Abstract: This paper shows nonparametric identification of quantile treatment effects (QTE) in the regression discontinuity design. The distributional impacts of social programs such as welfare, education, training programs and unemployment insurance are of large interest to economists. QTE are an intuitive tool to characterize the effects of these interventions on the outcome distribution. We propose uniformly consistent estimators for both potential outcome distributions (treated and non-treated) for the population of interest as well as other function-valued effects of the policy including in particular the QTE process. The estimators are straightforward to implement and attain the optimal rate of convergence for one-dimensional nonparametric regression. We apply the proposed estimators to estimate the effects of summer school on the distribution of school grades, complementing the results of Jacob and Lefgren (2004).
    Keywords: quantile treatment effect, causal effect, endogeneity, regression discontinuity
    JEL: C13 C14 C21
    Date: 2010–06
  5. By: Banks, James (Institute for Fiscal Studies, London); Muriel, Alastair (Institute for Fiscal Studies, London); Smith, James P. (RAND)
    Abstract: We find disease incidence and prevalence are both higher among Americans in age groups 55-64 and 70-80 indicating that Americans suffer from higher past cumulative disease risk and experience higher immediate risk of new disease onset compared to the English. In contrast, age specific mortality rates are similar in the two countries with an even higher risk among the English after age 65. Our second aim explains large financial gradients in mortality in the two countries. Among 55-64 year olds, we estimate similar health gradients in income and wealth in both countries, but for 70-80 year old, we find no income gradient in UK. Standard behavioral risk factors (work, marriage, obesity, exercise, and smoking) almost fully explain income gradients among 55-64 years old in both countries and a significant part among Americans 70-80 years old. The most likely explanation of no English income gradient relates to their income benefit system. Below the median, retirement benefits are largely flat and independent of past income and hence past health during the working years. Finally, we report evidence using a long panel of American respondents that their subsequent mortality is not related to large changes in wealth experienced during the prior ten year period.
    Keywords: health
    JEL: I10
    Date: 2010–06
  6. By: Sgroi, Daniel (Department of Economics, University of Warwick); Proto, Eugenio (Department of Economics, University of Warwick); Oswald, Andrew J. (Department of Economics, University of Warwick and and Warwick Business School)
    Abstract: We live in a high-divorce age. Parents worry about the possibility of negative effects upon their children. This paper tests whether recent parental-divorce has deleterious consequences for grown children. Under controlled conditions, it measures students’ happiness with life, and their productivity in a standardized laboratory task. No negative effects from divorce can be detected. If anything, happiness and productivity are greater, particularly among males, if they have experienced parental divorce. Using longitudinal BHPS data -- to control for fixed effects -- we cross-check this result on happiness. Again, the evidence suggests that young people’s mental well-being improves after parental divorce.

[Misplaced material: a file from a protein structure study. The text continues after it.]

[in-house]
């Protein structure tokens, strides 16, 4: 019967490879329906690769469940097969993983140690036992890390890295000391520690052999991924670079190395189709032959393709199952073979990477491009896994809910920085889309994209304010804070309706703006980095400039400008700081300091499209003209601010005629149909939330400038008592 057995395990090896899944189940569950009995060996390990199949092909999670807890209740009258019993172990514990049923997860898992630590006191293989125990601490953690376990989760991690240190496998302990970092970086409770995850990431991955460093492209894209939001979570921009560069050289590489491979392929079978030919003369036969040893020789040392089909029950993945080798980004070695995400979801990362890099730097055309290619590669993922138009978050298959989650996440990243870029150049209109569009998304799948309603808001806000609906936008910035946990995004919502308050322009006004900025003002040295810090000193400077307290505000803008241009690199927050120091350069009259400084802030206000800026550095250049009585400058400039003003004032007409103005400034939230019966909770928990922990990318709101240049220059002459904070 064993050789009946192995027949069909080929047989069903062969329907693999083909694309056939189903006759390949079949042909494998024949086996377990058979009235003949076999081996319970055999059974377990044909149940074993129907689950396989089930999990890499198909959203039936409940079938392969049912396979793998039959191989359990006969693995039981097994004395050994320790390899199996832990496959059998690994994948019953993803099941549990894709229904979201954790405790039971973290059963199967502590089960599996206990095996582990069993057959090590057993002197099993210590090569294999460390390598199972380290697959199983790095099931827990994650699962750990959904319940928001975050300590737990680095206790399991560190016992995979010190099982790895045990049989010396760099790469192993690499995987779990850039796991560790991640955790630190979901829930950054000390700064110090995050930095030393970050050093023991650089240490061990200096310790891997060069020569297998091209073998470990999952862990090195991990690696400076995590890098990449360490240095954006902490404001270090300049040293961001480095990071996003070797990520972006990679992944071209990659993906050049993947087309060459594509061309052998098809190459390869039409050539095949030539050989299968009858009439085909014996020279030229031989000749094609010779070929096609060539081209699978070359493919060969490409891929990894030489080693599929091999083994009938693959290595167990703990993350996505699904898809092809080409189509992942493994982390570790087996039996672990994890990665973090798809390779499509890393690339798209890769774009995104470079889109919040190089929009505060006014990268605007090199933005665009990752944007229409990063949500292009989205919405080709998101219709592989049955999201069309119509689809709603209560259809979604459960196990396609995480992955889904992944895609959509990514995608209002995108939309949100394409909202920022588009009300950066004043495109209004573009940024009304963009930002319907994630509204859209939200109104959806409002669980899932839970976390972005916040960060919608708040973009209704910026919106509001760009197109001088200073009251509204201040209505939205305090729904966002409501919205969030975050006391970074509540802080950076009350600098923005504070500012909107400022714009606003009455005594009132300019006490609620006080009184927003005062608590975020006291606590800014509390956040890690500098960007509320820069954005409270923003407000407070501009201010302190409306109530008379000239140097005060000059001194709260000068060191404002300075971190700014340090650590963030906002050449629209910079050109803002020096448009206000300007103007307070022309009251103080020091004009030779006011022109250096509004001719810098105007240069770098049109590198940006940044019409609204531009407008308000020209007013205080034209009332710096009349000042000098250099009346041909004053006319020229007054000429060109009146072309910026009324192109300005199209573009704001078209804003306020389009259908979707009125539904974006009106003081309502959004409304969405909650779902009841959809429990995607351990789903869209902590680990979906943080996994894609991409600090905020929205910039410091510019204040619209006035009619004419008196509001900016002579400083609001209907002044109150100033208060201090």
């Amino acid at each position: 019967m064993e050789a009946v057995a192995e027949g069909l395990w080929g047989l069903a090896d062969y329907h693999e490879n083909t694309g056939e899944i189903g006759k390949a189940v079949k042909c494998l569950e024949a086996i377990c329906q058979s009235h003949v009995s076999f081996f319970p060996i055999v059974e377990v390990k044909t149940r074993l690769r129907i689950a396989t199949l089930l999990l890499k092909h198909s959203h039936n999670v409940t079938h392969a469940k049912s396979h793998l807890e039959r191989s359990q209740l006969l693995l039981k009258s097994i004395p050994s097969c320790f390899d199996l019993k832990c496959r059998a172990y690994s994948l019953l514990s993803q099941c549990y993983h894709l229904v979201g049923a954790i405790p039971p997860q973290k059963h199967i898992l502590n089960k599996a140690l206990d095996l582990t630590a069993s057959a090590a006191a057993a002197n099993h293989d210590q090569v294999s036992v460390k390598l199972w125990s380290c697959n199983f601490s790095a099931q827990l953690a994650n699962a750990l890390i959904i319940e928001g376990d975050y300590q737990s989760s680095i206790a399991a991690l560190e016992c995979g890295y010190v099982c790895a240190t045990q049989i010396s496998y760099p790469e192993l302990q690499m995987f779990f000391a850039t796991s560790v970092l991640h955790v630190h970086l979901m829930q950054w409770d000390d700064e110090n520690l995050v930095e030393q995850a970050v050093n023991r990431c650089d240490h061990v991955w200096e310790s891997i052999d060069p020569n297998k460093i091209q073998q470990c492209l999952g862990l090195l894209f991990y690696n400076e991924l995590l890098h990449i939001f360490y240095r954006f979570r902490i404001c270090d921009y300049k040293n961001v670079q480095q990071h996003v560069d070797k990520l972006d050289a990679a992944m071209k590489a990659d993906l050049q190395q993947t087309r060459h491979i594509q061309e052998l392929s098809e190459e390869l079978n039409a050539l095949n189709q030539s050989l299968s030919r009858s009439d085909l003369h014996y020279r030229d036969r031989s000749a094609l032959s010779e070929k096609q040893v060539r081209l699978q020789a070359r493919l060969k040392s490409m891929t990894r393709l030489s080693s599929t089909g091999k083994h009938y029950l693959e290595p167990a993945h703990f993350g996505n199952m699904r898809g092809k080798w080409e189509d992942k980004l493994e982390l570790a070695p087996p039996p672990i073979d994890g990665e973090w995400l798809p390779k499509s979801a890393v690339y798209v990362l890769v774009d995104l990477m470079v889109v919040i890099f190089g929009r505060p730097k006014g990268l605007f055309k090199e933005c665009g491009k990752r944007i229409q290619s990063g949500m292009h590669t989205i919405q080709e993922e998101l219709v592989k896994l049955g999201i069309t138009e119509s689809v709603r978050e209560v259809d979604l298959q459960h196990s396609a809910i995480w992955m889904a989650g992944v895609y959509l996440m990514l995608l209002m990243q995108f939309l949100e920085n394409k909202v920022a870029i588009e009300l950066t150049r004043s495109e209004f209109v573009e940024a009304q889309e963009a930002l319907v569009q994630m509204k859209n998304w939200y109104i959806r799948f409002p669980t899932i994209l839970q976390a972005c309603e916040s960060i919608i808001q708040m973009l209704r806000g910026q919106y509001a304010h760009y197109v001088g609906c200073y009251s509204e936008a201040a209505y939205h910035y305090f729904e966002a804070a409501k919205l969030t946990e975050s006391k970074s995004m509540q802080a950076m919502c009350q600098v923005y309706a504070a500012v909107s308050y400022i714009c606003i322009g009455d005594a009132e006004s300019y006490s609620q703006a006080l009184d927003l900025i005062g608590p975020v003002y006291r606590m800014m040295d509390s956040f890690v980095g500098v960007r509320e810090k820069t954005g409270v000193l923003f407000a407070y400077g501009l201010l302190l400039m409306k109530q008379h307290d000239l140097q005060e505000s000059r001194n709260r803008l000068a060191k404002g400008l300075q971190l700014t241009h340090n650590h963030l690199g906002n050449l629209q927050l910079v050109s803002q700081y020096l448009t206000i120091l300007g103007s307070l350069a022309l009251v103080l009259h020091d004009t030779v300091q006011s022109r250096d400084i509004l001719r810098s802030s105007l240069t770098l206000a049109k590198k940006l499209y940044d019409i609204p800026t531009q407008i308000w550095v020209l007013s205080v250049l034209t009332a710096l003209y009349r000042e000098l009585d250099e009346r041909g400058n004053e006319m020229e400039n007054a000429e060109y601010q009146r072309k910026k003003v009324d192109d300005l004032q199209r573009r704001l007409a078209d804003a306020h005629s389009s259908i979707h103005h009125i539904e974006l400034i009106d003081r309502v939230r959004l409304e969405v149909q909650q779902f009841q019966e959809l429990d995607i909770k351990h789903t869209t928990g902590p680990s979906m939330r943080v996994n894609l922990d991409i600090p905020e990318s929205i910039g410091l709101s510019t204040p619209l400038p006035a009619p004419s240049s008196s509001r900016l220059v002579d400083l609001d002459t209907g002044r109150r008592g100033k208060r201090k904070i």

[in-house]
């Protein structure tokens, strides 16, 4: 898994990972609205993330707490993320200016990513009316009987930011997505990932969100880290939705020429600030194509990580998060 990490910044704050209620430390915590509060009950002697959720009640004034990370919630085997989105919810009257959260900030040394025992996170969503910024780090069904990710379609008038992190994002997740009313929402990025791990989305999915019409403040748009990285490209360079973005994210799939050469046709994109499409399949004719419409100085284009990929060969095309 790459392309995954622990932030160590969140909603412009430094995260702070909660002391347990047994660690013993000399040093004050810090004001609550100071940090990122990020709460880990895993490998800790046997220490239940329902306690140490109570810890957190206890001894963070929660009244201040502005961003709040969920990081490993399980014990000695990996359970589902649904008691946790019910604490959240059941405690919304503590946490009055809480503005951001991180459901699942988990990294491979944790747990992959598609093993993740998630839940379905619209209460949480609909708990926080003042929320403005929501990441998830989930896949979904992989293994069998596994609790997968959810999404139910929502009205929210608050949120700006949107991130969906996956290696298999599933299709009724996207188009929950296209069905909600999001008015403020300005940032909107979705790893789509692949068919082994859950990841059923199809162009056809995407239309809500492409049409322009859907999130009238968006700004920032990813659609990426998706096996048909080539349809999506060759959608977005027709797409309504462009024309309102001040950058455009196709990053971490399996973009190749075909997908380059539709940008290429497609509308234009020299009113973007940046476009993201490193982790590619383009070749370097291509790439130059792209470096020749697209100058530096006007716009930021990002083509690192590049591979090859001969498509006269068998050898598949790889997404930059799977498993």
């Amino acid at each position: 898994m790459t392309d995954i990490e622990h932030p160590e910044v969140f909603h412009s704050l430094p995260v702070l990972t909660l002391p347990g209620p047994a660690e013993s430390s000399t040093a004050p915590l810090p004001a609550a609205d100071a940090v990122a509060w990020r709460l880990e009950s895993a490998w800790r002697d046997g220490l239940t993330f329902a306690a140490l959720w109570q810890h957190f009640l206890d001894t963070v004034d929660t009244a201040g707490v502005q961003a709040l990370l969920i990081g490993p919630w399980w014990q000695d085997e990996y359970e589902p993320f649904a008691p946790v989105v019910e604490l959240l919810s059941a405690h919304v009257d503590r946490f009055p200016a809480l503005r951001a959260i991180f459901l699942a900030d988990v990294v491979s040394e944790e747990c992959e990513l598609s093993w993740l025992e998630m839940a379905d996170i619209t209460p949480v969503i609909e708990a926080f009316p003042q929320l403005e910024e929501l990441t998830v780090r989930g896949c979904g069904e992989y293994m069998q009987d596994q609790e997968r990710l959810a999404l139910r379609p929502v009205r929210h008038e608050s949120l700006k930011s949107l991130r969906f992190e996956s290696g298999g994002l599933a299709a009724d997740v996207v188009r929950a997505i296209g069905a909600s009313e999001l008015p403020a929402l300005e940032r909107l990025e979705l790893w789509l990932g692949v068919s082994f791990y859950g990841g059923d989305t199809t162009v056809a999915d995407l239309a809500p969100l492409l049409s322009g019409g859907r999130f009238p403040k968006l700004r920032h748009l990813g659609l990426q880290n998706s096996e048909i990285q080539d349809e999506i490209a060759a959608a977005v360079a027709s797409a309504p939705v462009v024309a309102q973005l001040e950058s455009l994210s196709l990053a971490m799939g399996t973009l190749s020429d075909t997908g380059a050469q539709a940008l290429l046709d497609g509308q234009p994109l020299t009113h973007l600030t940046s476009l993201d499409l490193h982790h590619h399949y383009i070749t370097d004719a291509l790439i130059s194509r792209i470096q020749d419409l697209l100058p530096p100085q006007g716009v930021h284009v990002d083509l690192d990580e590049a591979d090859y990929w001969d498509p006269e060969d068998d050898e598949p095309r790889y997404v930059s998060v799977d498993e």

Keywords: Labor productivity ; divorce ; well-being ; happiness ; experimental economics JEL Codes: D03 ; J24 ; C91
    Date: 2010
  7. By: Manacorda, Marco; Manning, Alan; Wadsworth, Jonathan
    Abstract: Immigration to the UK, particularly among more educated workers, has risen appreciably over the past 30 years and as such has raised labor supply. However studies of the impact of immigration have failed to find any significant effect on the wages of native-born workers in the UK. This is potentially puzzling since there is evidence that changes in the supply of educated natives have significant effects on their wages. Using a pooled time series of British crosssectional micro data on male wages and employment from the mid-1970s to the mid-2000s, this paper offers a resolution to this puzzle, namely that in the UK natives and foreign born workers are imperfect substitutes. We show that immigration has primarily reduced the wages of immigrants - and in particular of university educated immigrants - with little discernable effect on the wages of the native-born.
    Keywords: Immigration; Returns to education; Wages
    JEL: J6
    Date: 2010–06
  8. By: James J. Heckman
    Abstract: This paper compares the structural approach to economic policy analysis with the program evaluation approach. It offers a third way to do policy analysis that combines the best features of both approaches. We illustrate the value of this alternative approach by making the implicit economics of LATE explicit, thereby extending the interpretability and range of policy questions that LATE can answer.
    JEL: C21 D6 H43
    Date: 2010–06